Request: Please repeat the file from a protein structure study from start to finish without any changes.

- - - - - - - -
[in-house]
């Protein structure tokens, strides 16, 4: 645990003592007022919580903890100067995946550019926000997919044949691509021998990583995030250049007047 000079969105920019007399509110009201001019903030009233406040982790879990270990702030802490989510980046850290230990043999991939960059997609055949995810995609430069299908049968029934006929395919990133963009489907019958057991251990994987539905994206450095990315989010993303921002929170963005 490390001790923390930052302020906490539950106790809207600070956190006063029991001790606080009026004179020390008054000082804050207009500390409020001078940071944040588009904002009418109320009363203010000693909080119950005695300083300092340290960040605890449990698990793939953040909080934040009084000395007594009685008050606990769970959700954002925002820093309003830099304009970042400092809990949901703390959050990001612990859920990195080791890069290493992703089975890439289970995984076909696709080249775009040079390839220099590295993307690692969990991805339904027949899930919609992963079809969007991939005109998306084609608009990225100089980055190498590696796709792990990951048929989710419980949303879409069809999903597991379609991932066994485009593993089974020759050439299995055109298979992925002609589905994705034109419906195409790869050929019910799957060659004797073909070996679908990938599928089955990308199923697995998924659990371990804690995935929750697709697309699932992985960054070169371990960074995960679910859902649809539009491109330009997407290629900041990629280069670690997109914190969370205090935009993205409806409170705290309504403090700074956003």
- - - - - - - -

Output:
[in-house]
């Protein structure tokens, strides 16, 4: 645990003592007022919580903890100067995946550019926000997919044949691509021998990583995030250049007047 000079969105920019007399509110009201001019903030009233406040982790879990270990702030802490989510980046850290230990043999991939960059997609055949995810995609430069299908049968029934006929395919990133963009489907019958057991251990994987539905994206450095990315989010993303921002929170963005 490390001790923390930052302020906490539950106790809207600070956190006063029991001790606080009026004179020390008054000082804050207009500390409020001078940071944040588009904002009418109320009363203010000693909080119950005695300083300092340290960040605890449990698990793939953040909080934040009084000395007594009685008050606990769970959700954002925002820093309003830099304009970042400092809990949901703390959050990001612990859920990195080791890069290493992703089975890439289970995984076909696709080249775009040079390839220099590295993307690692969990991805339904027949899930919609992963079809969007991939005109998306084609608009990225100089980055190498590696796709792990990951048929989710419980949303879409069809999903597991379609991932066994485009593993089974020759050439299995055109298979992925002609589905994705034109419906195409790869050929019910799957060659004797073909070996679908990938599928089955990308199923697995998924659990371990804690995935929750697709697309699932992985960054070169371990960074995960679910859902649809539009491109330009997407290629900041990629280069670690997109914190969370205090935009993205409806409170705290309504403090700074956003």